What is biodiversity-friendly tourism?

There is more and more talk of biodiversity-friendly tourism


View of the Soomaa National Park during floods. By: Karl Adami
THE SOOMAA NATIONAL PARK. After the Matsalu and Lahemaa National Parks, Soomaa was the third Estonian national park to receive the sustainable tourism certificate. Autor: Karl Adami


There is an increasing focus in the world on making informed choices to conserve natural resources and the environment. This also applies to the tourism industry, and includes saving and using water and energy wisely, reducing and sorting trash and waste, consuming local products, favouring environmentally friendly materials, and choosing more economical equipment and activities.


The relationship between tourism and nature and biodiversity is complicated. On the one hand, the growing tourism industry has a negative impact on the environment (greenhouse gas emissions from leisure travels by plane, transformation of the natural environment through the construction of tourism infrastructure, noise, disturbing of animals, trampling pressure in popular tourist areas, excessive disturbance of the local population). On the other hand, nature offers special and unique emotions, as well as landscapes and natural wonders that people come to see from all across the world. Therefore, it would be very good if travel and everything accompanying it were responsible and sustainable.


Cultural, sustainable, and ecotourism


The goal of cultural tourism is to travel to get to know many countries, peoples, and cultures. Cultural tourism has little to do with biodiversity.


Sustainable tourism is the provision of a variety of tourism experiences that strengthens tourists’ respect for the long-term protection of natural, cultural, and social resources and supports the economic development and well-being of the people living, working, or staying in their areas. According to the United Nations, sustainable tourism is becoming increasingly popular. In the case of sustainable tourism, the tourism planning phase is very important, where as many stakeholders as possible should be involved, and prior studies and impact assessments should be carried out to avoid excessive pressure on nature. Monitoring should be carried out on an ongoing basis and, where necessary, mitigation measures should be identified rapidly to reduce the impact.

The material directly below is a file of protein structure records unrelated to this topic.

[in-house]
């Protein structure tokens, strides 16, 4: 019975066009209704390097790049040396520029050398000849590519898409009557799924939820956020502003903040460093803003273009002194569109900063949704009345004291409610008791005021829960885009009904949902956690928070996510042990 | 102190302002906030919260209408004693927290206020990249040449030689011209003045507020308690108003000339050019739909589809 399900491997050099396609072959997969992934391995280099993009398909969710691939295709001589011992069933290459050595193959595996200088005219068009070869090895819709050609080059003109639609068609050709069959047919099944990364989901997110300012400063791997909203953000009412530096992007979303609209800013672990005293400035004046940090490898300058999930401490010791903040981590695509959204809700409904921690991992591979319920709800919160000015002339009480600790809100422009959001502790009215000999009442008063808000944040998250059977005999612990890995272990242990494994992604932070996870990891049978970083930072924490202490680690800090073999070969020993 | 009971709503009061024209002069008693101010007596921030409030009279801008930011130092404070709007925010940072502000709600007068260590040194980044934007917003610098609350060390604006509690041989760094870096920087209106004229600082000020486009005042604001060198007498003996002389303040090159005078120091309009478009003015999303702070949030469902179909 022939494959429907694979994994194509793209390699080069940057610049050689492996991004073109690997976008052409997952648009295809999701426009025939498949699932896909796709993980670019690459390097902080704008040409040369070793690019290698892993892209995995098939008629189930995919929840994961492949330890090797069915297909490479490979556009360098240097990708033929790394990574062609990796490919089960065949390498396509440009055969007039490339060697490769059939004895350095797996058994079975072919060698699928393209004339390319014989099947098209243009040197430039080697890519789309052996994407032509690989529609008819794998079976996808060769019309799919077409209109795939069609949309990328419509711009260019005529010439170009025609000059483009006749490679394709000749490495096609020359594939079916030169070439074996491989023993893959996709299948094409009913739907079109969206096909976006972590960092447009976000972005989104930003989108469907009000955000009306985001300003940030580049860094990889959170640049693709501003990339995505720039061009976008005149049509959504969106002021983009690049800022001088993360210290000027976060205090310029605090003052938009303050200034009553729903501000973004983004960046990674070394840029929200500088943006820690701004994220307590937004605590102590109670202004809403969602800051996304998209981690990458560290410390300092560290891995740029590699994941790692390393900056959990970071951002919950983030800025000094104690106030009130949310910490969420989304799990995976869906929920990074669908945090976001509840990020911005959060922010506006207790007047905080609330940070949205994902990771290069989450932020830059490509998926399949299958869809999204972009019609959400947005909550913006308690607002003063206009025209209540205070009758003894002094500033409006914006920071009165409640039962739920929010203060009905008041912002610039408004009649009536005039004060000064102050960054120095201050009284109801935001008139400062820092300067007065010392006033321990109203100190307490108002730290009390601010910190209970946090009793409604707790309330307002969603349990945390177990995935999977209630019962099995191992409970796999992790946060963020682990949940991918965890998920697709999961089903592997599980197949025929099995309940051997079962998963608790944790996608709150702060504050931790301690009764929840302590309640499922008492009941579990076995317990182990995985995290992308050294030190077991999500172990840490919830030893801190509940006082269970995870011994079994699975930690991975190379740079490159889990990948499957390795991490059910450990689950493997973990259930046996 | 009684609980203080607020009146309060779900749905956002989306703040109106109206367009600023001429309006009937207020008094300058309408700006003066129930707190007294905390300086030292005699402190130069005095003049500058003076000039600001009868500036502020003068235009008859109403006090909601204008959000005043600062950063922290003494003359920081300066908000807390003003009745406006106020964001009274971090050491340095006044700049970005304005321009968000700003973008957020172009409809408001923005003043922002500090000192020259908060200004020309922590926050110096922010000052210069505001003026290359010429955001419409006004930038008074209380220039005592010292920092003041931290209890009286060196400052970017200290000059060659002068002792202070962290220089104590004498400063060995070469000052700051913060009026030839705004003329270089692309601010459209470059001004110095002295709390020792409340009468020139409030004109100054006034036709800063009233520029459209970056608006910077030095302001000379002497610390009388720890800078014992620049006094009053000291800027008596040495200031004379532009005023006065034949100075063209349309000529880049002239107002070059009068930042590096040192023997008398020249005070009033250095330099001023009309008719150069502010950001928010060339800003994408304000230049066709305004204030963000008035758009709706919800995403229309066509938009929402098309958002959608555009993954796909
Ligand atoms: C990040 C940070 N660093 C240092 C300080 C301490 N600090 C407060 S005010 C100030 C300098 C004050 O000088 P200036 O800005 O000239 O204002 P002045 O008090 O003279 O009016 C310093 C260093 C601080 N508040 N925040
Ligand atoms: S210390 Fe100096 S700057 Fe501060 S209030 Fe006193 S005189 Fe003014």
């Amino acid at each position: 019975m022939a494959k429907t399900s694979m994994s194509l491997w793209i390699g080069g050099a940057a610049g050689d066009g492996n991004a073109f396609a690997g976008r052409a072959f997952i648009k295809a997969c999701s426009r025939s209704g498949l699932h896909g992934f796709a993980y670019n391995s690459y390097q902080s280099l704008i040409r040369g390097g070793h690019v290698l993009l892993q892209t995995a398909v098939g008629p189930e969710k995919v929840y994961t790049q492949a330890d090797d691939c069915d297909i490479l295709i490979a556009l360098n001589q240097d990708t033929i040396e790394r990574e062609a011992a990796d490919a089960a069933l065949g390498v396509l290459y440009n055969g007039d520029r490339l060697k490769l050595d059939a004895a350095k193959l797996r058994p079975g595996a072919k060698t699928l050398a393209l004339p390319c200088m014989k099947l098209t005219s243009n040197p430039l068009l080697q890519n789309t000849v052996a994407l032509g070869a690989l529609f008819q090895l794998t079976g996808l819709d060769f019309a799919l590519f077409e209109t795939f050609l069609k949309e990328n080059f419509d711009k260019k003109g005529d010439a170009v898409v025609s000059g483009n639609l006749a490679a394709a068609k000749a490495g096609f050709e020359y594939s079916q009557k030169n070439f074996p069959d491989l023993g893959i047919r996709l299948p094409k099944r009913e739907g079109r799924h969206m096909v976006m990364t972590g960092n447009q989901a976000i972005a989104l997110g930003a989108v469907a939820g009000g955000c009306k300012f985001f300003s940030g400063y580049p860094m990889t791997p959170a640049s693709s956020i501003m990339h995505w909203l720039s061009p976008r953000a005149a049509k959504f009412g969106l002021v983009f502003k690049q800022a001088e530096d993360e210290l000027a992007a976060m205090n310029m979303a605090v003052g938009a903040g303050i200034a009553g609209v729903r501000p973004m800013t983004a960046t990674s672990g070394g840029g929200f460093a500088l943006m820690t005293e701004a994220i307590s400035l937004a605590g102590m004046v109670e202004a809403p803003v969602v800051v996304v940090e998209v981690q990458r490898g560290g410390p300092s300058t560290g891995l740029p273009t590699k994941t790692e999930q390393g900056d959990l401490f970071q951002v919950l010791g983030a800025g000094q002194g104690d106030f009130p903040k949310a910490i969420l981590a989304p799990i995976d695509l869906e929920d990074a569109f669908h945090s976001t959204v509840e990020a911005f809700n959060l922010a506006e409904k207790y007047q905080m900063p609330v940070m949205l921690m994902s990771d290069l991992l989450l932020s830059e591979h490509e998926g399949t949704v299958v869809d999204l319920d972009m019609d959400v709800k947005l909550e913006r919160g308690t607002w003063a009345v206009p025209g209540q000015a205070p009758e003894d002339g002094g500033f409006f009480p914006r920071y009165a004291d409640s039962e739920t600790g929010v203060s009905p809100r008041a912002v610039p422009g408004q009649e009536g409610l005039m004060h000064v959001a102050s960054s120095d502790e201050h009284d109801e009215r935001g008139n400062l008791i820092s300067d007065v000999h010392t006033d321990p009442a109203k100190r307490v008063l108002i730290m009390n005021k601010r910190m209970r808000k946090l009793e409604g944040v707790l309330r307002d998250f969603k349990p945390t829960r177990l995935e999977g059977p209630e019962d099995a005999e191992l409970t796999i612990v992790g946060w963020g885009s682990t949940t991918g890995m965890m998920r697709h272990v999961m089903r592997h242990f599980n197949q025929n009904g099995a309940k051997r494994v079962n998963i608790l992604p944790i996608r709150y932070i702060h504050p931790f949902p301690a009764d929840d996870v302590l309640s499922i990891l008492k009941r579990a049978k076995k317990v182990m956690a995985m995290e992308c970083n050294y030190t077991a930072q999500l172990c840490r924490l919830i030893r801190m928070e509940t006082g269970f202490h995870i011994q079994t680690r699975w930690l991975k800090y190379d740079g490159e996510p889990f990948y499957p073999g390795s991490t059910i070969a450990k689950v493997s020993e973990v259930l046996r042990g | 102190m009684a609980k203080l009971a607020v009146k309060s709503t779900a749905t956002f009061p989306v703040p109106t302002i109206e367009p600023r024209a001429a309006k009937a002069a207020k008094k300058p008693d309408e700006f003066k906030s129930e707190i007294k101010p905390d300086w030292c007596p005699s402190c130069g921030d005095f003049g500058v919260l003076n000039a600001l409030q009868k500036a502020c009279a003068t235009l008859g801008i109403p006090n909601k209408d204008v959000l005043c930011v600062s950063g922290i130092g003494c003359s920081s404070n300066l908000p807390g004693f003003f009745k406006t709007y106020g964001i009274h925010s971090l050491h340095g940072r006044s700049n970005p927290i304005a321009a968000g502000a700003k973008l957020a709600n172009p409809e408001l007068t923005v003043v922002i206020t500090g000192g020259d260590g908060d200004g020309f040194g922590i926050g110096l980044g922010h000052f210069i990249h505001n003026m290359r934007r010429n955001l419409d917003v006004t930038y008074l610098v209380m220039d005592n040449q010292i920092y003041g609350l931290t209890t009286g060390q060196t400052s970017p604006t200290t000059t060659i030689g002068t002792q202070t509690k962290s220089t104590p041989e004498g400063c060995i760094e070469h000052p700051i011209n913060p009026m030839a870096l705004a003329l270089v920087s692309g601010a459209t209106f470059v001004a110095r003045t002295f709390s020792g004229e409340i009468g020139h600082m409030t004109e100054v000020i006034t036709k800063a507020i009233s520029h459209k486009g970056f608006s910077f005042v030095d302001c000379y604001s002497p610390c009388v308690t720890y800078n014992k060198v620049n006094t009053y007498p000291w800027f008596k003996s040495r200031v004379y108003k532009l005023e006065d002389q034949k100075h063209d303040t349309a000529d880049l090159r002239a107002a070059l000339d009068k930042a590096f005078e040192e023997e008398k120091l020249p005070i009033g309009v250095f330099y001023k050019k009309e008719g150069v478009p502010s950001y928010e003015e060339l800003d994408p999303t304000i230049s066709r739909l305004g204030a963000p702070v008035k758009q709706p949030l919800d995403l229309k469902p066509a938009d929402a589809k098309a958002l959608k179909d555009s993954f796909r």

Ecotourism is responsible travel that supports the preservation of natural and cultural heritage and the well-being of local people (definition of the Estonian Ecotourism Association). Ecotourism is understood as a more regulated form of sustainable tourism, and compared to traditional mass tourism, ecotourism is much more difficult to organise – it requires more from both the tour operator and the tourist themselves.


Ecotourism is based on five criteria:

  • the number of tourists must be based on the tolerance capacity of the area visited;
  • the well-being of the local population must be guaranteed;
  • nature and culture have value;
  • cooperation is organised between stakeholders;
  • the marketing is responsible.

Thus, sustainable tourism and ecotourism mean respecting and honouring the culture, nature, and people in the travel destination. In this context, it is desirable to give priority to environmentally friendly accommodation establishments that use water and energy wisely, sort waste, and reduce waste as well. The establishments should prefer local food and nature-friendly materials, use traditional or economical tools, and offer tourists environmentally friendly activities. Compliance with these principles is indicated by the international eco-label Green Key awarded to the establishment. There are almost twenty accommodation establishments with the Green Key operating in Estonia as well [1].


Estonia has great potential as a destination for sustainable tourism, as we still have natural resources to demonstrate to tourists. The first region in Estonia to receive a certificate of sustainable tourism in protected areas was the cooperation area of the Matsalu National Park in 2015, which also includes the surrounding local governments – Lääneranna rural municipality, Lääne-Nigula rural municipality, and the city of Haapsalu. Then, in 2019, the Lahemaa National Park received the same certificate and in 2020, so did the Soomaa National Park [2]. The certificate is issued by the Federation of Nature and National Parks of Europe (EUROPARC Federation) and is highly valued in Europe. The first level of the certificate is assigned to a specific protected area. Important criteria are the good status of the natural value, good cooperation between the tourism companies and the manager of the protected area, thorough monitoring of the visitors and the natural values, and a suitable visitor infrastructure.


Specialised nature tourism is gaining momentum, within the framework of which the biodiversity of different countries is introduced – birds, large carnivores, butterflies, orchids, etc. This is a big task for Estonian nature guides. The Estonian Tour Guides Association has also started to issue a nature guide vocation at levels 5 and 6.



Last modified: 13.01.2022




[1] https://www.puhkaeestis.ee/et/puhka-eestis/ava-uks-rohelise-votmega

[2] https://virumaateataja.postimees.ee/6809535/lahemaa-rahvuspark-saab-saastva-turismi-sertifikaadi